Social Media In Action

I haven’t been blogging long, and although I have a depth of experience in communications and a “gut” instinct on what works, there’s still a lot to learn.  One great source has been Beth Kanter’s blog and wiki.  The great thing about social media is that this assistance comes “free” (okay, I retract that, there’s the time issue–but you know what I mean). 

Social Media In Action

Beth’s passion is for lifting kids in Cambodia out of poverty and she’ s involved in The Sharing Foundation, recently mentioned in a slide presentation Ed Schipul gave at the Got Social Media Conference. I had already seen the slideshow posted on Beth’s blog, and read where SHE learned her project was mentioned in the presentation in a “tweet” she received.  I then decided to get more serious about Twitter (had signed up for an account a few days ago but hadn’t yet used it—more on that in future post on being a newbie).  Twitter was having some problems yesterday so I bagged it for another day, but not before directly tweeting Beth Kanter.  She got back to me, asked if I’d donate and help get a couple of other donations for the Cambodia for Kids/Sharing Foundation group.  Ah..the wonders of social media. 

America’ Giving Challenge wants to encourage online giving campaigns.  Toward that end, they are sponsoring an online fundraising contest.  There’s the chance for Sharing Foundation to winner an extra $1,000 or even $50,000 if they can get enough unique donors.  Minimum donation is $10.  Contest ends January 31 at 3 p.m. but…

Beth said:   

..over the next five days (now actually 3), the organizations that get the most donations in a single 24 hour period will receive an additional $250, plus the largest donation will be matched. So, if you haven’t contributed yet, this would be an excellent time to donate $10!

If we are four of the top causes to get the most unique donors, we’ll win $50,000 for the Sharing Foundation as part of America’s Giving Challenge. With $10 you can help improve the lives of over 1,500 children in one of the world’s poorest countries.

So check out this link, donate and spread the word.

How’s that for a “best practice” in action?

BAM: Board Buy-in for Social Media, Part Two

In my previous post, you began to lay the groundwork for board signoff on your web 2.0 initiatives.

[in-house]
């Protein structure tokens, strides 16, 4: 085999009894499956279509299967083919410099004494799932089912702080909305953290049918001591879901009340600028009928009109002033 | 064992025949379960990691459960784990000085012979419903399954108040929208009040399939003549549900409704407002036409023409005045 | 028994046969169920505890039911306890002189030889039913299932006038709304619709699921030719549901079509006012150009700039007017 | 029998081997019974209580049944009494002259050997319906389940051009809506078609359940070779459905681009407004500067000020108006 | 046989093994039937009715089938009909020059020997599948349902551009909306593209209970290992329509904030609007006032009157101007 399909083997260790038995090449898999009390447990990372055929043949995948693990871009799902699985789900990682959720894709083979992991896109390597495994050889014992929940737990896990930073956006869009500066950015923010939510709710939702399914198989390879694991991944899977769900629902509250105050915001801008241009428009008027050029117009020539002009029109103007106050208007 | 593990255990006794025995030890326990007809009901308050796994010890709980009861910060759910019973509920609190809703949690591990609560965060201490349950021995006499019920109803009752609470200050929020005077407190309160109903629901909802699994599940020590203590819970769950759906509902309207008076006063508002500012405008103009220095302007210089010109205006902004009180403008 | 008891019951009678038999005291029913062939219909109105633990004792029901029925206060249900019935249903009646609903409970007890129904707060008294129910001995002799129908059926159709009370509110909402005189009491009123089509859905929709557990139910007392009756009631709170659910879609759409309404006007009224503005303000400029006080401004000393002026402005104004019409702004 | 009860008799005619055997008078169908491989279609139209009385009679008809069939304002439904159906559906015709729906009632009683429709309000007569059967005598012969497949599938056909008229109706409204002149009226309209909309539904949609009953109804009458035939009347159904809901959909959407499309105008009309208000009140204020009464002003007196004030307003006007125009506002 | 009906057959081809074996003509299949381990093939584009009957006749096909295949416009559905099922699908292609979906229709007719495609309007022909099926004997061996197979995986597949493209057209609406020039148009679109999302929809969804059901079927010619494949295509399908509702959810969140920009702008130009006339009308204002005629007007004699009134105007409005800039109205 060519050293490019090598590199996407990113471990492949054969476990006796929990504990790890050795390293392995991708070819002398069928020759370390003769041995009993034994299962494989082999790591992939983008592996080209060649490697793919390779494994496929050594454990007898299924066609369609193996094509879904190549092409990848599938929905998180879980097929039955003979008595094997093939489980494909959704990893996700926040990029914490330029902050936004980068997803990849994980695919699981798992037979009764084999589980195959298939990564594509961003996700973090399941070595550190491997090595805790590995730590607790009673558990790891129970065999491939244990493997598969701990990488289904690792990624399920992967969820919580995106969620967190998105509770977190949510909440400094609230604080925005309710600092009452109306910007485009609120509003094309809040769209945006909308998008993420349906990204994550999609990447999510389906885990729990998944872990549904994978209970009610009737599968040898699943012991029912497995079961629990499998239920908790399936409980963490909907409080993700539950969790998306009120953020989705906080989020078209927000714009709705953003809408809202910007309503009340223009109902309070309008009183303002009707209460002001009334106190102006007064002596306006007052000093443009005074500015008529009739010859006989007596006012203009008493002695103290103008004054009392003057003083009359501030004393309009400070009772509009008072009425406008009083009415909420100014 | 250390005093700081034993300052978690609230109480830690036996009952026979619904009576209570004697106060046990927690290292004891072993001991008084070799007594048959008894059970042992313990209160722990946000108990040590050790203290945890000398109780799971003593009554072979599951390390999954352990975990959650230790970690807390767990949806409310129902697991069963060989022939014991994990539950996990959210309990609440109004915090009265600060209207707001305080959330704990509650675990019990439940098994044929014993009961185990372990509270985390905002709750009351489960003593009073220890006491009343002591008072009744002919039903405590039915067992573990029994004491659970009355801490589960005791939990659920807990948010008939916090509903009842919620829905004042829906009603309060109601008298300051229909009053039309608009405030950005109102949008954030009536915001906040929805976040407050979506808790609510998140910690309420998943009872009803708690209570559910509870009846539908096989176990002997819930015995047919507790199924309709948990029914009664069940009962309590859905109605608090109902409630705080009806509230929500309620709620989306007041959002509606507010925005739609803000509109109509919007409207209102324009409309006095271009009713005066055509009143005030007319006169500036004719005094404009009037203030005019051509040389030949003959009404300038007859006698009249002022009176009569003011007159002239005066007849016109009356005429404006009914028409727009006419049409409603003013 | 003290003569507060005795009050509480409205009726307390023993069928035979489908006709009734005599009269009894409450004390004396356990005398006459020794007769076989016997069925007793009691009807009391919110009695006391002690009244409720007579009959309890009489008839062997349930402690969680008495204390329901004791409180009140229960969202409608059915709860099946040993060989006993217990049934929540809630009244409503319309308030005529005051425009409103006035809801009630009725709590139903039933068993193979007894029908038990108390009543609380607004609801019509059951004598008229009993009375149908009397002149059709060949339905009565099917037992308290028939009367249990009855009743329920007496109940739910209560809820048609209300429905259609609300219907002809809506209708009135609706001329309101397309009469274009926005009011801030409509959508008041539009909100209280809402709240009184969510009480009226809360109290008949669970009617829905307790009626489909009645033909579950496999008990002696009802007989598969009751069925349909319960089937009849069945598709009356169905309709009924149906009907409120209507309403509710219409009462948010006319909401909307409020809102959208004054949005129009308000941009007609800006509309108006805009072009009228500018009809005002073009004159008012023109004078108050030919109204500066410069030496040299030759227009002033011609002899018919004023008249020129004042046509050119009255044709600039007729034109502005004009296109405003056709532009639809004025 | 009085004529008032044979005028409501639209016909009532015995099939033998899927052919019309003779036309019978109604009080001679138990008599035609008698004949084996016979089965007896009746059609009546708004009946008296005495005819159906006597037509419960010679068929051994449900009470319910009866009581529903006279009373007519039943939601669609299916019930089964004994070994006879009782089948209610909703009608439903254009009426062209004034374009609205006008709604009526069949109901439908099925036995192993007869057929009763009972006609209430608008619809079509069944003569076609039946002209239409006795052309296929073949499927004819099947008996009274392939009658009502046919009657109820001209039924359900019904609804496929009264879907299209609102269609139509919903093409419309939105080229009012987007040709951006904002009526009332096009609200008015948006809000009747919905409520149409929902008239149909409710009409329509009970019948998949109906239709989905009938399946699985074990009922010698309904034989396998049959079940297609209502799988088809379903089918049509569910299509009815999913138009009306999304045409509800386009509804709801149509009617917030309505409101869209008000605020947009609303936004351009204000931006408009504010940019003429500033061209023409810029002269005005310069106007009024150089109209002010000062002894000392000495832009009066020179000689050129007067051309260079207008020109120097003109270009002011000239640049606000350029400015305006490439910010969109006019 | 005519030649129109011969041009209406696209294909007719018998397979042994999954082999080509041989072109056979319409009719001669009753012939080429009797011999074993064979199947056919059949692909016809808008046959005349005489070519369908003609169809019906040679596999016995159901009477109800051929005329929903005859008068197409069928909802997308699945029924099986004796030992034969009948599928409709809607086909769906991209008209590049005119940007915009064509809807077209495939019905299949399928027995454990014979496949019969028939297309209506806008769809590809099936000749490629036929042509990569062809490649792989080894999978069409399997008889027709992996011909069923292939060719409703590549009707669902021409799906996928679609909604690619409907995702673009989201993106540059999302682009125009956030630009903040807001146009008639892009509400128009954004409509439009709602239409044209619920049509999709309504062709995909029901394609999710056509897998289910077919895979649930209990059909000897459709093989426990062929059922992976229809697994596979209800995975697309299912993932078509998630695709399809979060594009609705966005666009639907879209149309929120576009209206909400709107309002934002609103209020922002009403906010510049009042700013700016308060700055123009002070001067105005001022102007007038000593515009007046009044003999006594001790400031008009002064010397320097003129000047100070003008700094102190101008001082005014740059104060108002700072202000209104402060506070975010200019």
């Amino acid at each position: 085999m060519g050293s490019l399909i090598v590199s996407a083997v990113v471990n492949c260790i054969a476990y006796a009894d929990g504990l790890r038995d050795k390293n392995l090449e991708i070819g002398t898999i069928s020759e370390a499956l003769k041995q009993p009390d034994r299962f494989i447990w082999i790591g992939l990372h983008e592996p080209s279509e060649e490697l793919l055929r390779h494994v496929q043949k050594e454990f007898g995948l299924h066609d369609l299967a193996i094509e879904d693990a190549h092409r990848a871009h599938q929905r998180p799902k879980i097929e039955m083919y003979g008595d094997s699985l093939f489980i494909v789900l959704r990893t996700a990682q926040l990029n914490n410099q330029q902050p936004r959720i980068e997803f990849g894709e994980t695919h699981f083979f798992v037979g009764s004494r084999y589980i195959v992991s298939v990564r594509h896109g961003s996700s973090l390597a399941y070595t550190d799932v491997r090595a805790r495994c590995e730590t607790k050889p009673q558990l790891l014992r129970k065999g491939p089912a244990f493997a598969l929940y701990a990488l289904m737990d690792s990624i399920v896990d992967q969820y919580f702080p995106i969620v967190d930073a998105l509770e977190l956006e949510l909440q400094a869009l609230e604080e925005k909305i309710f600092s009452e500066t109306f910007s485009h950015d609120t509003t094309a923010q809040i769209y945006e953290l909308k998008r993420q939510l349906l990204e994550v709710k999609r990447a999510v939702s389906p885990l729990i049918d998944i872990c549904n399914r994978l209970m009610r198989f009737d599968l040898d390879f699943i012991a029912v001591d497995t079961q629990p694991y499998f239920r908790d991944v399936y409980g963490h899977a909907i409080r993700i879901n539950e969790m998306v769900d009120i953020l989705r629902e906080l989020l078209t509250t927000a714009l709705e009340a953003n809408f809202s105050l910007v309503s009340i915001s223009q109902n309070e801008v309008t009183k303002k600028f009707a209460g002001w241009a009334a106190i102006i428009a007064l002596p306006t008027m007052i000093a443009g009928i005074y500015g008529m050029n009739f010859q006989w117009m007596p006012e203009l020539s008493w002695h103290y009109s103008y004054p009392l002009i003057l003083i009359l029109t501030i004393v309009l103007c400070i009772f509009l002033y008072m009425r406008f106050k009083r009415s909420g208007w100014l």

It’s a myth that boards won’t support (increased) usage of web 2.0 technology.  They are simply unfamiliar with the potential of what exists.  They may have seen their teenager use MySpace or a school blog. Your job is to connect the dots. Ultimately, they are accountable for the financial well-being of the organization, which includes ensuring resources are available to achieve the mission.   In BoardSource’s “Twelve Principles of Governance That Power Exceptional Boards,” they state:

Linking budgeting to strategic planning, they approve activities that can be realistically financed with existing or attainable resources, while ensuring that the organization has the infrastructure and internal capacity it needs.

Coupled with the fact that the board’s duties include advancing the public perception of the organization, why wouldn’t they provide the resources and support to more-fully utilize social media?   Now you have your background, let’s get the rest of the ducks in a row:j0314273.jpg

 Questions your presentation should be able to answer:

  1. What do you want the board to sign off on? 
  2. How does this (your web 2.0 suggestions) solve problems or allow staff to do their jobs better?
  3. How does it further the organization’s mission?
  4. How does it link to the organization’s strategic plan?
  5. Are the costs justified? Remember costs include time and money.  Address concerns about learning curves.

Who should do the presentation?

You have two options.  An internal staff member or someone from outside the organization.